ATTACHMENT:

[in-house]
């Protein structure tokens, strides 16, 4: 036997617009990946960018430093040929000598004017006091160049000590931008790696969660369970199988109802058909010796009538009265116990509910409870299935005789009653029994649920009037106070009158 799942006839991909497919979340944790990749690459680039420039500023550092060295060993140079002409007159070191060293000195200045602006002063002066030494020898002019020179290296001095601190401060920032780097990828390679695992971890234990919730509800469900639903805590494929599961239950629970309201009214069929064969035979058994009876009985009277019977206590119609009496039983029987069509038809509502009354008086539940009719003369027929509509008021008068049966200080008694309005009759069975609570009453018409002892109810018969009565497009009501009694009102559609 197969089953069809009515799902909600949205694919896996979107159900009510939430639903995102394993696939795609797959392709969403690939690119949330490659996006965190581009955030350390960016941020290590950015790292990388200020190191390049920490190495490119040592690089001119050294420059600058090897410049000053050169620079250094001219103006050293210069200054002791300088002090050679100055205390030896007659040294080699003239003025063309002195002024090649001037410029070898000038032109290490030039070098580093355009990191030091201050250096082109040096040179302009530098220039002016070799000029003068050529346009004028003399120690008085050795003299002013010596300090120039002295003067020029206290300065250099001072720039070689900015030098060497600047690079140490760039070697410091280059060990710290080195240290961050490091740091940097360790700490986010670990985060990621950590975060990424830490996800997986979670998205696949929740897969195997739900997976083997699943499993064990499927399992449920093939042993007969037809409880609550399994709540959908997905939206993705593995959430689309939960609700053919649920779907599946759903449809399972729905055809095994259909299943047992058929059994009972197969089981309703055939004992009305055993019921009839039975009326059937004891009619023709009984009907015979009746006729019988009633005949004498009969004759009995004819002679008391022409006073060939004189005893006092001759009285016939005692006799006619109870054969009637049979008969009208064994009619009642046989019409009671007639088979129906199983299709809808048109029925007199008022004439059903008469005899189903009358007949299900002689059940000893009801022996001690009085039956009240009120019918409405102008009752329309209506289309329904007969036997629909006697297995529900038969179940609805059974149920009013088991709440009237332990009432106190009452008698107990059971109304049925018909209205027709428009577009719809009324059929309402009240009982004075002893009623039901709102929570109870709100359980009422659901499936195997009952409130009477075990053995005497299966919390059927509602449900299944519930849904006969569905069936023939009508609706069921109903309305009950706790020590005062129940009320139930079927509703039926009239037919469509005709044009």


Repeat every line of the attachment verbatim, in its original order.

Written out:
[in-house]
């Protein structure tokens, strides 16, 4: 036997617009990946960018430093040929000598004017006091160049000590931008790696969660369970199988109802058909010796009538009265116990509910409870299935005789009653029994649920009037106070009158 799942006839991909497919979340944790990749690459680039420039500023550092060295060993140079002409007159070191060293000195200045602006002063002066030494020898002019020179290296001095601190401060920032780097990828390679695992971890234990919730509800469900639903805590494929599961239950629970309201009214069929064969035979058994009876009985009277019977206590119609009496039983029987069509038809509502009354008086539940009719003369027929509509008021008068049966200080008694309005009759069975609570009453018409002892109810018969009565497009009501009694009102559609 197969089953069809009515799902909600949205694919896996979107159900009510939430639903995102394993696939795609797959392709969403690939690119949330490659996006965190581009955030350390960016941020290590950015790292990388200020190191390049920490190495490119040592690089001119050294420059600058090897410049000053050169620079250094001219103006050293210069200054002791300088002090050679100055205390030896007659040294080699003239003025063309002195002024090649001037410029070898000038032109290490030039070098580093355009990191030091201050250096082109040096040179302009530098220039002016070799000029003068050529346009004028003399120690008085050795003299002013010596300090120039002295003067020029206290300065250099001072720039070689900015030098060497600047690079140490760039070697410091280059060990710290080195240290961050490091740091940097360790700490986010670990985060990621950590975060990424830490996800997986979670998205696949929740897969195997739900997976083997699943499993064990499927399992449920093939042993007969037809409880609550399994709540959908997905939206993705593995959430689309939960609700053919649920779907599946759903449809399972729905055809095994259909299943047992058929059994009972197969089981309703055939004992009305055993019921009839039975009326059937004891009619023709009984009907015979009746006729019988009633005949004498009969004759009995004819002679008391022409006073060939004189005893006092001759009285016939005692006799006619109870054969009637049979008969009208064994009619009642046989019409009671007639088979129906199983299709809808048109029925007199008022004439059903008469005899189903009358007949299900002689059940000893009801022996001690009085039956009240009120019918409405102008009752329309209506289309329904007969036997629909006697297995529900038969179940609805059974149920009013088991709440009237332990009432106190009452008698107990059971109304049925018909209205027709428009577009719809009324059929309402009240009982004075002893009623039901709102929570109870709100359980009422659901499936195997009952409130009477075990053995005497299966919390059927509602449900299944519930849904006969569905069936023939009508609706069921109903309305009950706790020590005062129940009320139930079927509703039926009239037919469509005709044009």